It was a case of action well and truly from the start - in Arthur's rules the artillery fire at the start of each turn, and the Austrian gun made great practise immediately. Firing at the Prussian 1st Cuirassiers, the gunners' three dice rolled two 'falling flags' - which caused quite a jolt to the target's  morale, requiring them to halt. One might suppose their  senior officer had got in the way of a roundshot! So immediately, the Prussians' imposing Heavy Cavalry was dealt a blow. This perhaps stung the remaining Heavies - their   Horse Grenadiers immediately launched a charge on 1st Battalion Botta d'Adorno infantry, West of the Town. As 'Guard' quality Cavalry ( normally 4 dice ) charging formed infantry frontally ( less one dice ) they rolled three dice, and inflicted one 'fallen flag' but no 'Sabre' , so  no Combat Value ( CV)  reduction. So the infantry were somewhat  shaken, but kept order - fire with only one dice. That took -1 CV from the cavalry.  Having not broken the infantry, I decided the charge had 'bounced off'.

 Meanwhile the Prussians began dealing with the wooded hill, sending their two Jaeger units to advance on  the 2nd Botta infantry frontally, while the two Von Kleist foot units moved around the hill, threatening the defenders' flank and also  screening their comrades from the threat of the  Austrian cavalry. The hill's defenders ( 2nd battalion  Botta )  gave a first volley to 1st battalion Jaeger, their three dice scoring one 'flag' and one CV reduction - not bad shooting, and the 'Flag' means the Jaeger will get one less dice when they respond.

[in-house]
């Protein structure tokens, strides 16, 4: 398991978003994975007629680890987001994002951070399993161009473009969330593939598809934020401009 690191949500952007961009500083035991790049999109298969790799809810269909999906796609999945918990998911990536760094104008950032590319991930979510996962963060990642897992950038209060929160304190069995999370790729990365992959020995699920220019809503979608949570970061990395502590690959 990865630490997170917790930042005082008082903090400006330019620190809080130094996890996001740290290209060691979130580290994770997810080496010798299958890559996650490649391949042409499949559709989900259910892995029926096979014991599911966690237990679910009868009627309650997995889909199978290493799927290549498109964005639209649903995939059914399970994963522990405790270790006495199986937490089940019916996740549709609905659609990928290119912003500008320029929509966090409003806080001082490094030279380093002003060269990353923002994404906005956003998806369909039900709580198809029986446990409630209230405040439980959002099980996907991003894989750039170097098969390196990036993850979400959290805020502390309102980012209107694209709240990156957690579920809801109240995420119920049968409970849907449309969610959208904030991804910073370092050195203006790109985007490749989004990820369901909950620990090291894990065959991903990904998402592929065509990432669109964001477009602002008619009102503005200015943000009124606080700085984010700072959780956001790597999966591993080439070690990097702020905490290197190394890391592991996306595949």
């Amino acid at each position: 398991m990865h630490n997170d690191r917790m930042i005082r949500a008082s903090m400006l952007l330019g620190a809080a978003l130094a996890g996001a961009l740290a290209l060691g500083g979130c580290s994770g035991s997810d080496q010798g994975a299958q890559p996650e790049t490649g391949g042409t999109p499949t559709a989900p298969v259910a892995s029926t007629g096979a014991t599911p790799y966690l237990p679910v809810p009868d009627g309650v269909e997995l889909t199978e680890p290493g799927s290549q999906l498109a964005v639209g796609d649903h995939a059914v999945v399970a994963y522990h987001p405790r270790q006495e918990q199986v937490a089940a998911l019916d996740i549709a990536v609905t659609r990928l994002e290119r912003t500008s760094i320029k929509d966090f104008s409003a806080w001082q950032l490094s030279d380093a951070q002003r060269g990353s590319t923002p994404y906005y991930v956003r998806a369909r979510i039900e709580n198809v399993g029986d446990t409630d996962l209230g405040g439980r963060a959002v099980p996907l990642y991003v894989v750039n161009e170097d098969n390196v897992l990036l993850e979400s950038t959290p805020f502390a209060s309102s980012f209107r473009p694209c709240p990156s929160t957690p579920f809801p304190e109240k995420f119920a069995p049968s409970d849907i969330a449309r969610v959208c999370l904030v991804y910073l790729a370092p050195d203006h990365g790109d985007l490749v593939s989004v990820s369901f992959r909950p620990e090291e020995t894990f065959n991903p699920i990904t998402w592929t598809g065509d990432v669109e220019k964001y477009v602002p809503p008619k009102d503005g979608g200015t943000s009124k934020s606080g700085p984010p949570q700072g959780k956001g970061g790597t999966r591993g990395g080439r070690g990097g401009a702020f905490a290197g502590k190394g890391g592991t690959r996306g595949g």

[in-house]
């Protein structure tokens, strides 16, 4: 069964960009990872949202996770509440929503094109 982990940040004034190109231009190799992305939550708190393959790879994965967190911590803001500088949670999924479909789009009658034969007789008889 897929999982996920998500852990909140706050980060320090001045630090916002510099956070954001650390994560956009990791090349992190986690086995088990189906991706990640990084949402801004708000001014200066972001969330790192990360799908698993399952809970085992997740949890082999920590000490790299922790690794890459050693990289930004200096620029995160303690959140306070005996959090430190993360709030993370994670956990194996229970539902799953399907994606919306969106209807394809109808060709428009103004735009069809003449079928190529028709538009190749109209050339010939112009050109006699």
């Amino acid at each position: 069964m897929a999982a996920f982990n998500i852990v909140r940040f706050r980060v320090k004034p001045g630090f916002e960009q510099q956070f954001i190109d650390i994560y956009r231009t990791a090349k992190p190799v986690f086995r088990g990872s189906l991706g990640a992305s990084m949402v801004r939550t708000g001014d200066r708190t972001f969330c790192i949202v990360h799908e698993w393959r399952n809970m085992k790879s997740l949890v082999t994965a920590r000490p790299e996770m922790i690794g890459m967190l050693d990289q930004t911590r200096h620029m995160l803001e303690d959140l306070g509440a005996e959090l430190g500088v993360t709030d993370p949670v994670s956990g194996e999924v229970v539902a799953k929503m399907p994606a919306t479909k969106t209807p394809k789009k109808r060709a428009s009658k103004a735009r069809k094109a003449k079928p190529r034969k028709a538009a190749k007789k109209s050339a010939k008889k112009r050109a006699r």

From the above you can perhaps see how combat effects work in these rules : I think we can imagine that units  in effect suffer casualties ( CV reductions ) and/or shaken morale  ( 'Fallen Flags' ). Casualties wear them down slowly - lose over half their initial CV, and a unit cannot move or fire offensively, and if CV reaches zero, must retire.  'Fallen Flags' reduce morale, weakening fire/combat power , perhaps causing them to halt or be unable to attack, and if the number of Fallen Flags reaches the unit's quality level ( 3 for Trained/Veteran , 4 for Guard/Elite ) then again they must retire.  Commanders can try to 'rally off' Fallen Flags, but that's not easy - need to roll a 6. Neither of my commanders managed that in the whole game! 

In Turn 2,  battle was properly joined on the hill, with 2nd Botta giving another stinging volley to 1st Jaeger  ( 2 more off their CV , now already down to 4 from initial 7 ) , the Jaegers' volley in response being quite ragged ( and the Austrians on the wooded hill were in cover, so one less dice ) - no effect. 2nd Jaegers tried cold steel - charge up the hill! Less one dice due to the cover, but they inflicted one 'Flag' on Botta, reducing the defender's fire dice by one, and in turn receiving just 1 CV reduction.  The Jaegers not being halted or broken, close combat would continue.

The fight for the wooded hill

West of the town, the Austrian artillery made more excellent practise, finding the Prussian Horse Grenadiers had come within canister range, and promptly peppered them - down 2 CV points for the cavalry. To add insult, 1st Botta stepped forward and used their muskets, and the Horse Grenadiers lost  one  Flag as well! This drew a furious response, with both 2nd Cuirassiers and Horse Grenadiers charging  1st Botta in succession. But the resolute Bottas stood firm, both charges bounced off, and the foot lost just 1 CV, inflicting -1 CV on each of their attackers. Stout lads!